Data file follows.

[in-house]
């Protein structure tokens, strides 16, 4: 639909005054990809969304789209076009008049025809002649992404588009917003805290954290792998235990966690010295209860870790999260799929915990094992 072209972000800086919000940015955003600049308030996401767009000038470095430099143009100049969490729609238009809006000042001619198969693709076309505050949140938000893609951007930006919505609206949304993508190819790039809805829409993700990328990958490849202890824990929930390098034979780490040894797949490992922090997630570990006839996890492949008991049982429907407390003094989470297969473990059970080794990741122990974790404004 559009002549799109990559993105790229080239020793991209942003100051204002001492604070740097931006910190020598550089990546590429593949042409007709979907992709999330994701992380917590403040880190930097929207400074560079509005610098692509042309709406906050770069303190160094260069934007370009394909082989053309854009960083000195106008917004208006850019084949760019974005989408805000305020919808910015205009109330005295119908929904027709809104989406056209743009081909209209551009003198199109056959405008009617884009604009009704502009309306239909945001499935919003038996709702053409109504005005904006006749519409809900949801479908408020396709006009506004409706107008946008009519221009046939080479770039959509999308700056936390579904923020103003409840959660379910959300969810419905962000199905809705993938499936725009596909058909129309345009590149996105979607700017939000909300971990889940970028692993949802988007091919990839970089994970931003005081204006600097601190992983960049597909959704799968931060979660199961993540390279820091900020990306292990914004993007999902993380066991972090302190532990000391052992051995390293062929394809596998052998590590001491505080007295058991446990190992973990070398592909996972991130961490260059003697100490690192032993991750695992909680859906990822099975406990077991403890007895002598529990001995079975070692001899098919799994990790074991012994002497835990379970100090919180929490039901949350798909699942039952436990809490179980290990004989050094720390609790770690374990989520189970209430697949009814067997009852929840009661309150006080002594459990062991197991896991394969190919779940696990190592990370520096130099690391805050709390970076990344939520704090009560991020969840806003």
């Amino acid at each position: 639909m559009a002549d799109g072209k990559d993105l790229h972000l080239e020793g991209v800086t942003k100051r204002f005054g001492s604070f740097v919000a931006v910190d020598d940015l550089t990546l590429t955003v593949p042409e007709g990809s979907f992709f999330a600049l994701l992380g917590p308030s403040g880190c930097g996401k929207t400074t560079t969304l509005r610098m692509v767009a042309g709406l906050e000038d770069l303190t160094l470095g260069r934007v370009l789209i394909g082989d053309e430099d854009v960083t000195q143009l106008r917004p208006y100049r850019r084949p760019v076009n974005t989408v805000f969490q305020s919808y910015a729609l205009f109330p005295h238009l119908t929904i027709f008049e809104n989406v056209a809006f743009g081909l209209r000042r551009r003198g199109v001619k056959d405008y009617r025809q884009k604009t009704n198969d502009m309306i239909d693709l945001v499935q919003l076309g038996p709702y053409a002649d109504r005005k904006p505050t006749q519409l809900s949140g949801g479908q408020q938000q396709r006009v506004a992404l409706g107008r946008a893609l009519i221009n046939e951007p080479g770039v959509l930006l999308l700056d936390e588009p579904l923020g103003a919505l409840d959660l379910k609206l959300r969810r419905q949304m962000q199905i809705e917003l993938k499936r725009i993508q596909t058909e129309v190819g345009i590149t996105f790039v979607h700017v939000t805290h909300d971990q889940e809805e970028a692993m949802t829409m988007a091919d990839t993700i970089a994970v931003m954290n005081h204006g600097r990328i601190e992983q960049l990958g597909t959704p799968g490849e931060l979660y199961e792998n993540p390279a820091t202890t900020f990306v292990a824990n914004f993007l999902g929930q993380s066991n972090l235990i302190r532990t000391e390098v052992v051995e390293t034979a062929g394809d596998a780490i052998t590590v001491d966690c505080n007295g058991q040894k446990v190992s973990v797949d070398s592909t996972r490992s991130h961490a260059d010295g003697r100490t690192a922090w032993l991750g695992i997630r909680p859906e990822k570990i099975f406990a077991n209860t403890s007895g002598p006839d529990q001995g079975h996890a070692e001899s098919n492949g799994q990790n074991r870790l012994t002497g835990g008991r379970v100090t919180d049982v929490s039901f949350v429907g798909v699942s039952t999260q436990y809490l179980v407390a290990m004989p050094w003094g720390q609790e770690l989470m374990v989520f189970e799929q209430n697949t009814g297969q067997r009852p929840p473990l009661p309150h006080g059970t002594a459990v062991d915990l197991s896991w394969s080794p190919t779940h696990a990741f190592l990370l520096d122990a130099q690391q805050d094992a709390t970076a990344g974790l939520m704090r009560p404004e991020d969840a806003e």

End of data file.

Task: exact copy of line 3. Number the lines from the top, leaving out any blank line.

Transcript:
């Amino acid at each position: 639909m559009a002549d799109g072209k990559d993105l790229h972000l080239e020793g991209v800086t942003k100051r204002f005054g001492s604070f740097v919000a931006v910190d020598d940015l550089t990546l590429t955003v593949p042409e007709g990809s979907f992709f999330a600049l994701l992380g917590p308030s403040g880190c930097g996401k929207t400074t560079t969304l509005r610098m692509v767009a042309g709406l906050e000038d770069l303190t160094l470095g260069r934007v370009l789209i394909g082989d053309e430099d854009v960083t000195q143009l106008r917004p208006y100049r850019r084949p760019v076009n974005t989408v805000f969490q305020s919808y910015a729609l205009f109330p005295h238009l119908t929904i027709f008049e809104n989406v056209a809006f743009g081909l209209r000042r551009r003198g199109v001619k056959d405008y009617r025809q884009k604009t009704n198969d502009m309306i239909d693709l945001v499935q919003l076309g038996p709702y053409a002649d109504r005005k904006p505050t006749q519409l809900s949140g949801g479908q408020q938000q396709r006009v506004a992404l409706g107008r946008a893609l009519i221009n046939e951007p080479g770039v959509l930006l999308l700056d936390e588009p579904l923020g103003a919505l409840d959660l379910k609206l959300r969810r419905q949304m962000q199905i809705e917003l993938k499936r725009i993508q596909t058909e129309v190819g345009i590149t996105f790039v979607h700017v939000t805290h909300d971990q889940e809805e970028a692993m949802t829409m988007a091919d990839t993700i970089a994970v931003m954290n005081h204006g600097r990328i601190e992983q960049l990958g597909t959704p799968g490849e931060l979660y199961e792998n993540p390279a820091t202890t900020f990306v292990a824990n914004f993007l999902g929930q993380s066991n972090l235990i302190r532990t000391e390098v052992v051995e390293t034979a062929g394809d596998a780490i052998t590590v001491d966690c505080n007295g058991q040894k446990v190992s973990v797949d070398s592909t996972r490992s991130h961490a260059d010295g003697r100490t690192a922090w032993l991750g695992i997630r909680p859906e990822k570990i099975f406990a077991n209860t403890s007895g002598p006839d529990q001995g079975h996890a070692e001899s098919n492949g799994q990790n074991r870790l012994t002497g835990g008991r379970v100090t919180d049982v929490s039901f949350v429907g798909v699942s039952t999260q436990y809490l179980v407390a290990m004989p050094w003094g720390q609790e770690l989470m374990v989520f189970e799929q209430n697949t009814g297969q067997r009852p929840p473990l009661p309150h006080g059970t002594a459990v062991d915990l197991s896991w394969s080794p190919t779940h696990a990741f190592l990370l520096d122990a130099q690391q805050d094992a709390t970076a990344g974790l939520m704090r009560p404004e991020d969840a806003e």